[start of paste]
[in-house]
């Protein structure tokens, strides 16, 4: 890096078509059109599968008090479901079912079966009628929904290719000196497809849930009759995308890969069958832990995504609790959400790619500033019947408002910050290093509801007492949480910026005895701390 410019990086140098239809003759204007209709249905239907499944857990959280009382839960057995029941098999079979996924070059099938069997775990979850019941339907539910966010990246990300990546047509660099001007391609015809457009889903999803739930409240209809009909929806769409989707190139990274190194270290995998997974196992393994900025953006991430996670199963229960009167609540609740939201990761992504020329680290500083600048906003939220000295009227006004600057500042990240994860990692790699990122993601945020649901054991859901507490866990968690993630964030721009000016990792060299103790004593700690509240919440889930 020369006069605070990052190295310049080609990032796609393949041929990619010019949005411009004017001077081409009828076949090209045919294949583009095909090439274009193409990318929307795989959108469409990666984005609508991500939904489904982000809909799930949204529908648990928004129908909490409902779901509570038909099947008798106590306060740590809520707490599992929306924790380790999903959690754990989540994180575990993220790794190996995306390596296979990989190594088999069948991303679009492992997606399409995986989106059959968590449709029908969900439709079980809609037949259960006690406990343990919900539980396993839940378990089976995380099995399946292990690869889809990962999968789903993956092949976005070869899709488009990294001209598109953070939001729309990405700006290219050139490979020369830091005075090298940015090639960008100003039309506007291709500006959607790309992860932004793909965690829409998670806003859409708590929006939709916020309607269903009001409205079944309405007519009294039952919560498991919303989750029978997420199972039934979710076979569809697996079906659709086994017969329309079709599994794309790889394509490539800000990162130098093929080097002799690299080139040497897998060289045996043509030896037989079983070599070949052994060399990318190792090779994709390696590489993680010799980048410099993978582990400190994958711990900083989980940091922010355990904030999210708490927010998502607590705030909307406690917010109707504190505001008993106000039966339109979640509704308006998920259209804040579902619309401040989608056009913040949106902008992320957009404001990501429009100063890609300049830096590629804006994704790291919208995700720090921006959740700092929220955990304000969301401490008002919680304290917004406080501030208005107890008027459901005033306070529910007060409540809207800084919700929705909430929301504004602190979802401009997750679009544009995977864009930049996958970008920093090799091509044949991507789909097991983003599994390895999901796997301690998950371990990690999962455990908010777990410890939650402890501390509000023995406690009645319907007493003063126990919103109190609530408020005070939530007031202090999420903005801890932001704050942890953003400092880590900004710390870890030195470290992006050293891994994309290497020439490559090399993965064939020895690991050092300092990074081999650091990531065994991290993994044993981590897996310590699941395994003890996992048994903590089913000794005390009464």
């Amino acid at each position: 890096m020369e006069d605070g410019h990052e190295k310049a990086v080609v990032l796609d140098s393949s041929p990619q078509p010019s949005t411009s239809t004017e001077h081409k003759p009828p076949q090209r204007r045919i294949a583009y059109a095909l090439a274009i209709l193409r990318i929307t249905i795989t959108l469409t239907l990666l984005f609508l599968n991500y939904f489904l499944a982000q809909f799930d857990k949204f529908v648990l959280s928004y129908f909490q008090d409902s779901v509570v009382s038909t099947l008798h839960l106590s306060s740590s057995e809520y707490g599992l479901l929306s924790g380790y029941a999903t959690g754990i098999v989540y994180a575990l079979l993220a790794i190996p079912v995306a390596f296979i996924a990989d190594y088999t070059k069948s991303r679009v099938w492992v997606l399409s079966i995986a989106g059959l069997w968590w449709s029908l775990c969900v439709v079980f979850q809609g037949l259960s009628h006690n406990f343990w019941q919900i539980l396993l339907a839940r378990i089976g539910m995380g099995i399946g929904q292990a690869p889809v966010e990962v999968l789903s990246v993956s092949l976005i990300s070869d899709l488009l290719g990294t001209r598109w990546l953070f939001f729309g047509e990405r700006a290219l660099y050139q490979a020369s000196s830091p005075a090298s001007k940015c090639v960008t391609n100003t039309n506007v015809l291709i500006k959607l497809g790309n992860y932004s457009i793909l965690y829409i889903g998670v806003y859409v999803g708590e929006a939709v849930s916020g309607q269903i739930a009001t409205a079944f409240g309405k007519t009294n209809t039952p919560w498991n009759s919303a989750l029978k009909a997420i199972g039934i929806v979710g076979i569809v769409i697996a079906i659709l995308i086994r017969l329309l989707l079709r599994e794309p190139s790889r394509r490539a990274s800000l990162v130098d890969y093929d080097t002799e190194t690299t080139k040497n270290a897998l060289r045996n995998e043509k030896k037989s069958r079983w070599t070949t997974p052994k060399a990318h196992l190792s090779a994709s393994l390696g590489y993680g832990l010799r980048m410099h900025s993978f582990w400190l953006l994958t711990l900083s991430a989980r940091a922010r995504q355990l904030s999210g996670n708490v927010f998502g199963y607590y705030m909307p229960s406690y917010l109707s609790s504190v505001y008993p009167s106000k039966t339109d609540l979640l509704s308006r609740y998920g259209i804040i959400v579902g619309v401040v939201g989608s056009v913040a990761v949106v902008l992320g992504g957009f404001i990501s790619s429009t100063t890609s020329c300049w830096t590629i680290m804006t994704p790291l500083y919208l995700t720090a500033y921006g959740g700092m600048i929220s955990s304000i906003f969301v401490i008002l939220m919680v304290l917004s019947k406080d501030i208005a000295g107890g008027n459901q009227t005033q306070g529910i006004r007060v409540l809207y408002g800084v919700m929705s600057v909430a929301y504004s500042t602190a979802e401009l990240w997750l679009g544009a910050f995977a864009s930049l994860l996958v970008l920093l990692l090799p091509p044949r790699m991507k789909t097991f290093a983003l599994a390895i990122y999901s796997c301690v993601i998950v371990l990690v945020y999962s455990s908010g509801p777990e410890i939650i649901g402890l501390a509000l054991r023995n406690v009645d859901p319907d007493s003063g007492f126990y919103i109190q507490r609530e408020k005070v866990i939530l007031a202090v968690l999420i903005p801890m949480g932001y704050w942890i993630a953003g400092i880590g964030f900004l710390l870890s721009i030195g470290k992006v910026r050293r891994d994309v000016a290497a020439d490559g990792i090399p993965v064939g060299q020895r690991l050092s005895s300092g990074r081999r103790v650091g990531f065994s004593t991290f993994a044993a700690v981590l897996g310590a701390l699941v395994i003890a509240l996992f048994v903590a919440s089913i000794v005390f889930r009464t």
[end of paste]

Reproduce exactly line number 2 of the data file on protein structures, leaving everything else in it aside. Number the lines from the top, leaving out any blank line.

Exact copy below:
């Protein structure tokens, strides 16, 4: 890096078509059109599968008090479901079912079966009628929904290719000196497809849930009759995308890969069958832990995504609790959400790619500033019947408002910050290093509801007492949480910026005895701390 410019990086140098239809003759204007209709249905239907499944857990959280009382839960057995029941098999079979996924070059099938069997775990979850019941339907539910966010990246990300990546047509660099001007391609015809457009889903999803739930409240209809009909929806769409989707190139990274190194270290995998997974196992393994900025953006991430996670199963229960009167609540609740939201990761992504020329680290500083600048906003939220000295009227006004600057500042990240994860990692790699990122993601945020649901054991859901507490866990968690993630964030721009000016990792060299103790004593700690509240919440889930 020369006069605070990052190295310049080609990032796609393949041929990619010019949005411009004017001077081409009828076949090209045919294949583009095909090439274009193409990318929307795989959108469409990666984005609508991500939904489904982000809909799930949204529908648990928004129908909490409902779901509570038909099947008798106590306060740590809520707490599992929306924790380790999903959690754990989540994180575990993220790794190996995306390596296979990989190594088999069948991303679009492992997606399409995986989106059959968590449709029908969900439709079980809609037949259960006690406990343990919900539980396993839940378990089976995380099995399946292990690869889809990962999968789903993956092949976005070869899709488009990294001209598109953070939001729309990405700006290219050139490979020369830091005075090298940015090639960008100003039309506007291709500006959607790309992860932004793909965690829409998670806003859409708590929006939709916020309607269903009001409205079944309405007519009294039952919560498991919303989750029978997420199972039934979710076979569809697996079906659709086994017969329309079709599994794309790889394509490539800000990162130098093929080097002799690299080139040497897998060289045996043509030896037989079983070599070949052994060399990318190792090779994709390696590489993680010799980048410099993978582990400190994958711990900083989980940091922010355990904030999210708490927010998502607590705030909307406690917010109707504190505001008993106000039966339109979640509704308006998920259209804040579902619309401040989608056009913040949106902008992320957009404001990501429009100063890609300049830096590629804006994704790291919208995700720090921006959740700092929220955990304000969301401490008002919680304290917004406080501030208005107890008027459901005033306070529910007060409540809207800084919700929705909430929301504004602190979802401009997750679009544009995977864009930049996958970008920093090799091509044949991507789909097991983003599994390895999901796997301690998950371990990690999962455990908010777990410890939650402890501390509000023995406690009645319907007493003063126990919103109190609530408020005070939530007031202090999420903005801890932001704050942890953003400092880590900004710390870890030195470290992006050293891994994309290497020439490559090399993965064939020895690991050092300092990074081999650091990531065994991290993994044993981590897996310590699941395994003890996992048994903590089913000794005390009464």